I see Jesus sitting with and loving people, I see him telling stories and inviting them to him. I see him moving through the masses with kindness while speaking truth with love. I see him feeding the hungry, healing the sick, I see him loving the sinner, which by the way is all of us. He calls us to himself gently and with unending love.

The picketing, the condemning to hell, not only turns my stomach it makes me extremity sad. It also makes me wonder, how pompous it must seem to Jesus. No one here on earth has the power to grant access to heaven or condemn to hell. How presumptuous to stand before another of God’s creations and pass such a judgment. Who do we think we are?

When they kept on questioning him, he straightened up and said to them,
“Let any one of you who is without sin be the first to throw a stone at her.” John 8:7

Why do you see the speck in your brother’s eye but
fail to notice the beam in your own eye? Matt 7:3 (Luke 6:42)

I for one have much in my own life that needs attention before I begin to judge another.

On the other side, while I may or may not support certain things I reserve the right to do so with out being called out. Religious freedom, civil freedom, like or not gives us all the right to have an opinion with out being labeled. We seem to forget that freedom of speech and thought applies to all, not to just who we agree with. To threaten to take away another’s right to live out their convictions is wrong and hypocritical no matter which side of the line you stand on.

This is a very rough collection of thoughts and I want to end here with this:

“A new command I give you: Love one another. As I have
loved you, so you must love one another. John 13:34

And now these three remain: faith, hope and love. But the greatest of these is love.
 1 Cor 13:13

The day before THE Day – Revisited


Good Morning – On this day before “The Day” I want to revisit my blog from last year. On this day especially since the death of my son, I think of how Jesus’ closest friends and family must felt, how sad and hopeless. And then there was Sunday!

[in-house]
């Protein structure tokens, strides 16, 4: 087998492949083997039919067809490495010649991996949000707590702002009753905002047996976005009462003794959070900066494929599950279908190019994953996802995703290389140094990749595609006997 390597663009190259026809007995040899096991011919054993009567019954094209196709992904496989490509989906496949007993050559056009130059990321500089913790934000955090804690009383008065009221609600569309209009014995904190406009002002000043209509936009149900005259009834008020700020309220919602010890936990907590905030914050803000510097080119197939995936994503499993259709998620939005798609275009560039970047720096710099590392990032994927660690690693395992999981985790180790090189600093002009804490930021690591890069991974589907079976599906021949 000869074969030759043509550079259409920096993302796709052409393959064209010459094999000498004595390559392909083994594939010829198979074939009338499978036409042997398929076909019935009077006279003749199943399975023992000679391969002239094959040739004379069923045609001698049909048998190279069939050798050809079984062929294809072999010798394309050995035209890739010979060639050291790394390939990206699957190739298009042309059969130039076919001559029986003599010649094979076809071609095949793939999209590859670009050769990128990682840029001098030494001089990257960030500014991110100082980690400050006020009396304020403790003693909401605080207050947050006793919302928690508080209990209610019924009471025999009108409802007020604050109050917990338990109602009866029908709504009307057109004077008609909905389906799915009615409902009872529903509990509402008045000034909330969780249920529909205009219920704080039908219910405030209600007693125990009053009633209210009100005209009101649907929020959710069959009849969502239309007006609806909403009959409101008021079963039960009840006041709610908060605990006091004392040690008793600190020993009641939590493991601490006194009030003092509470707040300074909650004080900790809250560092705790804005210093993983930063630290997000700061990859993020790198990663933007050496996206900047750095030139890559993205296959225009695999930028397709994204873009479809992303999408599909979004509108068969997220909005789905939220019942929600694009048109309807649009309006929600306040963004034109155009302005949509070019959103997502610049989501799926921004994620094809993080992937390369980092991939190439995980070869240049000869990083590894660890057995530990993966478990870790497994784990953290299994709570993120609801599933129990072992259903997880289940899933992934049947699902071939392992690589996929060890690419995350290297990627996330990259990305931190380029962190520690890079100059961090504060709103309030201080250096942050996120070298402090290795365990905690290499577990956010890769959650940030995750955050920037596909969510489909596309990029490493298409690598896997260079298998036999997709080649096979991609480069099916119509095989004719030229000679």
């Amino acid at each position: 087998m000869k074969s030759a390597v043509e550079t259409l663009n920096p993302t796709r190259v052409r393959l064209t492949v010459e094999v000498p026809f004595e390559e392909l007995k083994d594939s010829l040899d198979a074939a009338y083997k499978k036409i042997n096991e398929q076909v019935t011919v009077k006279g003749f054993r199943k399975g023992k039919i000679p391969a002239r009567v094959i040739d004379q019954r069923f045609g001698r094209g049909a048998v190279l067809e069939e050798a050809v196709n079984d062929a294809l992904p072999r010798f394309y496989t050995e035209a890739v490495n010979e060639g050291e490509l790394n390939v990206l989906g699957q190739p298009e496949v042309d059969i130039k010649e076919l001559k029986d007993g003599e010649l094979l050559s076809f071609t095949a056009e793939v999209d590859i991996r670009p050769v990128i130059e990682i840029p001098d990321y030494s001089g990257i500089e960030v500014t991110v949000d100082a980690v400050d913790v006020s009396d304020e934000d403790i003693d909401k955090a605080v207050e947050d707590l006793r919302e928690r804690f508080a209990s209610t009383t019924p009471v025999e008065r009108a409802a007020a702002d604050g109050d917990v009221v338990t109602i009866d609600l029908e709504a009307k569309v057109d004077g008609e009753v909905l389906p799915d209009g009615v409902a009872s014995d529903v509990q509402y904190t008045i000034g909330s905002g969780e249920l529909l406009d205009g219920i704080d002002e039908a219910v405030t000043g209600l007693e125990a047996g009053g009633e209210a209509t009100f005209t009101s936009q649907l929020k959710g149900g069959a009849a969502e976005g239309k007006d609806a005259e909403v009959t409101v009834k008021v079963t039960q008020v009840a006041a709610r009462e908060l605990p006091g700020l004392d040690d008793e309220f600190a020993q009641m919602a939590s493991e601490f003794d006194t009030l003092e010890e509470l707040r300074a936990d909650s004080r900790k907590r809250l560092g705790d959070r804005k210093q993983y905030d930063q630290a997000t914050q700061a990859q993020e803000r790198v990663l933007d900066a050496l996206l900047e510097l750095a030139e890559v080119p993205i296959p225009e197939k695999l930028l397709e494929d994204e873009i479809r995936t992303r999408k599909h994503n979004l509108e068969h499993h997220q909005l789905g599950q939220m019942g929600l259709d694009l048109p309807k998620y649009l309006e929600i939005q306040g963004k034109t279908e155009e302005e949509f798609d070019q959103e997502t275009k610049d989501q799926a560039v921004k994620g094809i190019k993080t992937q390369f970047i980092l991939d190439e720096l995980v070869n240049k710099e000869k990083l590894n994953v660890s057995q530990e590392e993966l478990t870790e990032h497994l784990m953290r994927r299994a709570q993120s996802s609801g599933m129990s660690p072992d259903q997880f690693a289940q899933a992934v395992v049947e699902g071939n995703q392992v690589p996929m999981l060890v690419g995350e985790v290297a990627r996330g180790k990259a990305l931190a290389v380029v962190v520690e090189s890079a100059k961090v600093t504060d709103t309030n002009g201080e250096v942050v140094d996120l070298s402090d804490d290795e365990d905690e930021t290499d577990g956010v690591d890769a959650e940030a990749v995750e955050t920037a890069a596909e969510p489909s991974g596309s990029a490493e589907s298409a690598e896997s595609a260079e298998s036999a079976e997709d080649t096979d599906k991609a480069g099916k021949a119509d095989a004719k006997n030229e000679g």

We celebrate Good Friday, we worship in eternal gratefulness Resurrection Sunday, but there is a day in between. This morning I was thinking of this day in between. What was that day like?

We often give Jesus’ followers a bad rap, we talk about how they did not believe, how they hid away. This day in between must have been so confusing. Their King, friend, teacher, Shepard had died before their very eyes. I’m sure they all had stories in their heads about how Jesus’ capture and crucifixion would go. Think about it, if you walked with him every day and saw the incredible miracles how would you imagine the end? I think I would imagine Jesus’ saving himself, or God’s army of angels giving those soldiers what they rightfully deserved. I know I would have been in that room with all the others trying to make sense of what I just saw. How can you make sense of that with our earthly bound, finite minds. We often can’t make sense of the death of a loved one who was not God, how could you make sense of God in human form dying?

I don’t blame them for hiding out, for being confused. At the very least taking time to re-group. Grief is a strong powerful thing to our human minds, sometimes it takes hiding out, returning to the familiar to get our bearings.